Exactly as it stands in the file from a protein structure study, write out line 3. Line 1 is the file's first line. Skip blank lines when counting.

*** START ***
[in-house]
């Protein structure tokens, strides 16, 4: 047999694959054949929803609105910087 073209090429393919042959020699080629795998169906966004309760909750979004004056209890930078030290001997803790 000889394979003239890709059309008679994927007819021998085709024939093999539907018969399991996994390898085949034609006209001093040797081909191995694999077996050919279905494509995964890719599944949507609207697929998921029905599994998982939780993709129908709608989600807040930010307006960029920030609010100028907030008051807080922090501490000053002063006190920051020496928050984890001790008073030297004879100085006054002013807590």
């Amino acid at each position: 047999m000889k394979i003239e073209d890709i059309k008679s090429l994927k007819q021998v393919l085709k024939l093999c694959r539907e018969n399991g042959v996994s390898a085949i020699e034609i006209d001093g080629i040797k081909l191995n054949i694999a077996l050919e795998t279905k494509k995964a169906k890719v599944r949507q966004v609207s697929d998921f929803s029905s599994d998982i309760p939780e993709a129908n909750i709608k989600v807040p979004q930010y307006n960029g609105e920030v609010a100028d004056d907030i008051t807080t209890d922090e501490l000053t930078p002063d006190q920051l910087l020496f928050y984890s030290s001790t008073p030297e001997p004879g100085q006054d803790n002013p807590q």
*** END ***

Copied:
């Amino acid at each position: 047999m000889k394979i003239e073209d890709i059309k008679s090429l994927k007819q021998v393919l085709k024939l093999c694959r539907e018969n399991g042959v996994s390898a085949i020699e034609i006209d001093g080629i040797k081909l191995n054949i694999a077996l050919e795998t279905k494509k995964a169906k890719v599944r949507q966004v609207s697929d998921f929803s029905s599994d998982i309760p939780e993709a129908n909750i709608k989600v807040p979004q930010y307006n960029g609105e920030v609010a100028d004056d907030i008051t807080t209890d922090e501490l000053t930078p002063d006190q920051l910087l020496f928050y984890s030290s001790t008073p030297e001997p004879g100085q006054d803790n002013p807590q």